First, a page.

On Friday, April 17, 2009, the candidates for the Associated Students of the University of California, Berkeley witnessed a Student Action sweep for the executive board of the A.S.U.C. The winners included Will Smelko for President, Tu Tran for Executive Vice President, Dani Haber for External Affairs Vice President, and John Tran for Academic Affairs Vice President.
Independent candidate Hassan Khan won the Student Advocate position for next year.
This year, 11,016 students, or 31% of the student body, voted in the A.S.U.C. elections, which is a 5% jump from last year’s turn out.
In contrast to the single party-dominated executive board, the Senate was more evenly divided, with Student Action landing eight seats, CalSERVE winning seven, and the last five won by independent and third party candidates.
One SQUELCH! candidate, Emily “Joe the Plumber” Carlton, made it to the Senate, coming in at number eighteen. The SQUELCH! party is famous for providing the alcohol and making professionalism in the A.S.U.C. look completely overrated…in all seriousness, of course. Coming from a party that makes the A.S.U.C. look like one big circus, Carlton’s win is a big one. Her platform emphasizes fair allocation of money to the students and student groups, while being aware of where the money is actually going. Carlton promises to bring transparency, efficiency and responsibility to the A.S.U.C. as a senator.
The Berkeley College Republicans candidate, Rick Chen, was not elected to the Senate. Chen claimed, “I was disappointed initially, but I am excited that there was justice for John Moghtader and I’m happy that CalSERVE lost the executive positions. I’m also happy that SQUELCH! was able to win a place in the Senate.” With Chen’s loss, and BCR’s current senator, Tommy Owens, graduating this year, BCR will no longer have representation in the A.S.U.C.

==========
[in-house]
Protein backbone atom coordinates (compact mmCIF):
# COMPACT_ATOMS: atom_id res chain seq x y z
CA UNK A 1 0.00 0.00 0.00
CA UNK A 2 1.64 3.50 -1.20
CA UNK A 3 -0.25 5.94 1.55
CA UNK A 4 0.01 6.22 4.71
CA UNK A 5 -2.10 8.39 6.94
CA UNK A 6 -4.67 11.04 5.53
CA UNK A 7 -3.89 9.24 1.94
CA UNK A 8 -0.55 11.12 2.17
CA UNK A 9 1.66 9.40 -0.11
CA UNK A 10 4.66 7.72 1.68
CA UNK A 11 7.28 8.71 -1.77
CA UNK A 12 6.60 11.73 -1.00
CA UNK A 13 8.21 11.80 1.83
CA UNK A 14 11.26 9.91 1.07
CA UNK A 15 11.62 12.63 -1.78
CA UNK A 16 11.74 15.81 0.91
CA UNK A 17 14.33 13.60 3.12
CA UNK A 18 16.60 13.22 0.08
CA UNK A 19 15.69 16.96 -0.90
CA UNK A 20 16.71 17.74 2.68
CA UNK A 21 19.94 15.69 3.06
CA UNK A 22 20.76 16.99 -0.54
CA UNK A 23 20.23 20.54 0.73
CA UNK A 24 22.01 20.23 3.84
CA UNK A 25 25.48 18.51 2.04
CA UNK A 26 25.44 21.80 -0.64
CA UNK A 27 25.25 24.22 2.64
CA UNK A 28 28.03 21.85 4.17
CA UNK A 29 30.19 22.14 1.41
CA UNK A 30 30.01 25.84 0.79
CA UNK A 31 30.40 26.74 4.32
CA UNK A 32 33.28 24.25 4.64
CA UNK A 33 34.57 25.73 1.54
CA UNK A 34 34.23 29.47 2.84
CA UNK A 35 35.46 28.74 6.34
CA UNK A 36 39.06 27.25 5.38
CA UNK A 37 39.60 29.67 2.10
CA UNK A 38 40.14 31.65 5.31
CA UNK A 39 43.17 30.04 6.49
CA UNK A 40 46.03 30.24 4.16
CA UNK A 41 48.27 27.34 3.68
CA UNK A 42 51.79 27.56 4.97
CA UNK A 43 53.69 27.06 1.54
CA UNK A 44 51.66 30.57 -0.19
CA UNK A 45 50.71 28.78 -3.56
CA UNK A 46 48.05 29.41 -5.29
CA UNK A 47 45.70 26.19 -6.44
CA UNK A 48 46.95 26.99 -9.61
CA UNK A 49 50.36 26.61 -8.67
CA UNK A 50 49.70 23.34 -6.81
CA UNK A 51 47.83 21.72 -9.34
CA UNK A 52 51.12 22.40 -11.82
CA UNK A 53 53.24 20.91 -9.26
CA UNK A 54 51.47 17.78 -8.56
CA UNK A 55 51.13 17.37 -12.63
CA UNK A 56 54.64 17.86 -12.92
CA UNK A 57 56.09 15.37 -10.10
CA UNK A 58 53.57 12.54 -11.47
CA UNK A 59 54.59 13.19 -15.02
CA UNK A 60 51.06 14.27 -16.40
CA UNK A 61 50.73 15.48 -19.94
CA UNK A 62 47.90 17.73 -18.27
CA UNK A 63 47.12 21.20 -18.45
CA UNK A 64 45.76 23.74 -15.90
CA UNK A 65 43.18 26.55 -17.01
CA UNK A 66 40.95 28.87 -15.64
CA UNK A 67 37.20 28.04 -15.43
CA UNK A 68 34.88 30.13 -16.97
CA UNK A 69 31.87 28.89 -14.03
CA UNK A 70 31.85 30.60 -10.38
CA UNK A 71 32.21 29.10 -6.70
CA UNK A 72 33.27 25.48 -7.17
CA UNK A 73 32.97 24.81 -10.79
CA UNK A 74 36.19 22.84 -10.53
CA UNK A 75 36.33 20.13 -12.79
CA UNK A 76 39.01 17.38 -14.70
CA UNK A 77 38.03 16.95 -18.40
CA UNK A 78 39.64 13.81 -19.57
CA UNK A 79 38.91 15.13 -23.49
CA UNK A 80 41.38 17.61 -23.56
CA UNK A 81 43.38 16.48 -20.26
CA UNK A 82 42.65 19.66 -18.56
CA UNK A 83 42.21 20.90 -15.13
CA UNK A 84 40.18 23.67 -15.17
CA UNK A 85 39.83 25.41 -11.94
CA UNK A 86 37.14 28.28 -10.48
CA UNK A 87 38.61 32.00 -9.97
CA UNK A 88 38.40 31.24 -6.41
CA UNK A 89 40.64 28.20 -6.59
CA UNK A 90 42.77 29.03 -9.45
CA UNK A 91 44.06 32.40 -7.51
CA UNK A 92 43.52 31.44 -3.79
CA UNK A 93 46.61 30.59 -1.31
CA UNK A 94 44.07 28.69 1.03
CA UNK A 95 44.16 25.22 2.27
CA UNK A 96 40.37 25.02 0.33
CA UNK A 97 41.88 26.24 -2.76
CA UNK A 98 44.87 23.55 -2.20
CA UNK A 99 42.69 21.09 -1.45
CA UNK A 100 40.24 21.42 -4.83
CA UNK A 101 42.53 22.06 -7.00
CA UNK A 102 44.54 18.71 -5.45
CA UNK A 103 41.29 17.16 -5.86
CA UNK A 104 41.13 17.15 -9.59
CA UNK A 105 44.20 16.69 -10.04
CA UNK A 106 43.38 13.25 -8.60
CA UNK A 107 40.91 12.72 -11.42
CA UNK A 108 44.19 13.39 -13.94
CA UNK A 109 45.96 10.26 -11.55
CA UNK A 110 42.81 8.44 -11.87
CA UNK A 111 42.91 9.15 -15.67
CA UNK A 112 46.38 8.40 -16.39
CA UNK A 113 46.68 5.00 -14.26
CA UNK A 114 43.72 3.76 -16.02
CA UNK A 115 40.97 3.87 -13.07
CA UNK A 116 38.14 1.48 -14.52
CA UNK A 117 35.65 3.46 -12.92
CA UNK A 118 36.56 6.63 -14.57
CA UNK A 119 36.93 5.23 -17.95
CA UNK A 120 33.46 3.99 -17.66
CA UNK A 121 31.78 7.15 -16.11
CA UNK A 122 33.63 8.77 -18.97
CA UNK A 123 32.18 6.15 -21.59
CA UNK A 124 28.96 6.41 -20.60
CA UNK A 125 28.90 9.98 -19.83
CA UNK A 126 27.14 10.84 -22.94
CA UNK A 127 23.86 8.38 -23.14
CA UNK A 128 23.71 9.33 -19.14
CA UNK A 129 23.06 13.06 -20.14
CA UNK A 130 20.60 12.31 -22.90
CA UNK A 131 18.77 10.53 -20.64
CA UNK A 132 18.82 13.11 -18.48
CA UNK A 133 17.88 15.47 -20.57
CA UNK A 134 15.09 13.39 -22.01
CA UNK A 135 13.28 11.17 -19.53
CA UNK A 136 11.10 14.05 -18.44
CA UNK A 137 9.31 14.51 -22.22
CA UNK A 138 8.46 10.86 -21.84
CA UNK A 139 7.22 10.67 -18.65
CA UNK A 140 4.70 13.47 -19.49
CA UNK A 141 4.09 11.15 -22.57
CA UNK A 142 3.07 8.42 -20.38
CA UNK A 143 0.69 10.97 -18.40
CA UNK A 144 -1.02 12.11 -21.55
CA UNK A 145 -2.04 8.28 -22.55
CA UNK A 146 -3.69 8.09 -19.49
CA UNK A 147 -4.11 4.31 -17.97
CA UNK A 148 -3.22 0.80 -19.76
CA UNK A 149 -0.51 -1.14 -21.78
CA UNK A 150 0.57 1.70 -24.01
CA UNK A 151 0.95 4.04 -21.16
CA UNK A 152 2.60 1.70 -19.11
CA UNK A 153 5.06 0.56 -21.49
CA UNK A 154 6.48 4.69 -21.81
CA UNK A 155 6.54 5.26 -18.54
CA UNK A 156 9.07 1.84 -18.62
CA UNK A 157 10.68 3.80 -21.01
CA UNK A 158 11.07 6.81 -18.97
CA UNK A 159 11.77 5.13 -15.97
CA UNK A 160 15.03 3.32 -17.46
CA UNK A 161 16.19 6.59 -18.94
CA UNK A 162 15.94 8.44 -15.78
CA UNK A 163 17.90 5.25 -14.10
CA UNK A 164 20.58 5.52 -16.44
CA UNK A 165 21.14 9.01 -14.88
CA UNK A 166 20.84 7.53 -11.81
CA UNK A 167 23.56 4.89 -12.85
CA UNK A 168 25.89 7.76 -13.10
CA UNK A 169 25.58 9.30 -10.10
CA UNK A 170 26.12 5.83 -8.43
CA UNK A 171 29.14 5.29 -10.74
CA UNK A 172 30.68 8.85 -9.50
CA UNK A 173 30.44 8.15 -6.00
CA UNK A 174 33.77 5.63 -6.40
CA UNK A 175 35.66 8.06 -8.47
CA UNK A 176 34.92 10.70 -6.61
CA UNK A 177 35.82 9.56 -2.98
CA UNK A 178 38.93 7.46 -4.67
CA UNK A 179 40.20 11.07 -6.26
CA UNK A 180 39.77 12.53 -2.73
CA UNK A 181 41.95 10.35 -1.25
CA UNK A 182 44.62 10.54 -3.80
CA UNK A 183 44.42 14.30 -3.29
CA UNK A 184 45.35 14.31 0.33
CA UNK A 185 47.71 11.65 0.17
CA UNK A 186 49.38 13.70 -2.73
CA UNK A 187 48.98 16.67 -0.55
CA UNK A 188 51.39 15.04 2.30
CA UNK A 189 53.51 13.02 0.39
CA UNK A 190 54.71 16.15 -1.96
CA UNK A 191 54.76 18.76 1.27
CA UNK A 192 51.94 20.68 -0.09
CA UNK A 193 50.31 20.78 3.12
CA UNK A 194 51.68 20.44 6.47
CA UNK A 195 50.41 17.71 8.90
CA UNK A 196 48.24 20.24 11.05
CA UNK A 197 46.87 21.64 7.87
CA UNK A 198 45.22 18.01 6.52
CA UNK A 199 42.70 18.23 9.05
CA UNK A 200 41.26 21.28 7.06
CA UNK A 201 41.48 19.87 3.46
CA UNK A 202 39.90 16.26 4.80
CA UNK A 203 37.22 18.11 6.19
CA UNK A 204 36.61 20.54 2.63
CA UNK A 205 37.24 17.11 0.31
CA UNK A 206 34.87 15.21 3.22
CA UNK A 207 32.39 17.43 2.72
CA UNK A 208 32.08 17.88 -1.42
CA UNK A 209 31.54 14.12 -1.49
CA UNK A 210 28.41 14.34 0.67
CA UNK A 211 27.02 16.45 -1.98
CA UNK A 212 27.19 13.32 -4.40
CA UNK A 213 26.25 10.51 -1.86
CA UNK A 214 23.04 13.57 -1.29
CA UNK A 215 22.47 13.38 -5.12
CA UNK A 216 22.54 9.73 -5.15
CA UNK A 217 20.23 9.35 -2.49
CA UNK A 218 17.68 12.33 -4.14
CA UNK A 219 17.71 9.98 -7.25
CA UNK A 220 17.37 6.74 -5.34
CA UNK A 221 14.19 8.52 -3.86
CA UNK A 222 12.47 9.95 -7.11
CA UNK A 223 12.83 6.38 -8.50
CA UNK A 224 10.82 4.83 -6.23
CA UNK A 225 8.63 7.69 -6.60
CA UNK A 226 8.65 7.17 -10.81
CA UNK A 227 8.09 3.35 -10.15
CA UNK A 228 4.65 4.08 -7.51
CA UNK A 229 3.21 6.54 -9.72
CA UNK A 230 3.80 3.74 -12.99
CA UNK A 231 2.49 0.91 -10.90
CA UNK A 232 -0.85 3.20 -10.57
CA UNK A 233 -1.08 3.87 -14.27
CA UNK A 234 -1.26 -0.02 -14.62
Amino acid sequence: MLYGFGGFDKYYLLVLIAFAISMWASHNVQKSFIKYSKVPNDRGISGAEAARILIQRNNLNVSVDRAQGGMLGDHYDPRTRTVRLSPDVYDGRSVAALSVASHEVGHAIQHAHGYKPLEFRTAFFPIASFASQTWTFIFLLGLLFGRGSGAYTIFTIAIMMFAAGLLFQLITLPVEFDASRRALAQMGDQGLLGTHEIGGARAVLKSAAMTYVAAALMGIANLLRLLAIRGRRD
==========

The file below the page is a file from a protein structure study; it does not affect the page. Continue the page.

Ariel Boone, a member of the Cal Berkeley Democrats, was able to land a seat in the Senate, running for CalSERVE.
The Student Action executive victory serves as a drastic change for the A.S.U.C., as this is the first time that Student Action candidates have won all four executive positions since 2006. CalSERVE has controlled most of the executive positions for the past two years, which ultimately created a Student Action fever during the elections. People wanted something different, something new.
CalSERVE can be thought of as the more liberal of the two parties, as its platform emphasizes multiculturalism, social equality and social justice, or basically the ideals behind a huge support system for affirmative action.
The Student Action party is concerned with accountability of the student government to get every voice heard, while also improving the quality of student life. The party’s goals include providing more accessible studying space, increasing student resources and research opportunities, working towards Lower Sproul re-development, and increasing student safety.
These platforms are all very stimulating, but how much do the students actually care about them? The not-so-impressive 31% voter turnout illustrates how detached the A.S.U.C. really is in student life. Apparently 69% percent of the student body doesn’t walk to class preoccupied with who their student government officers should be and what to do about such issues as former Senator John Moghtader’s recall.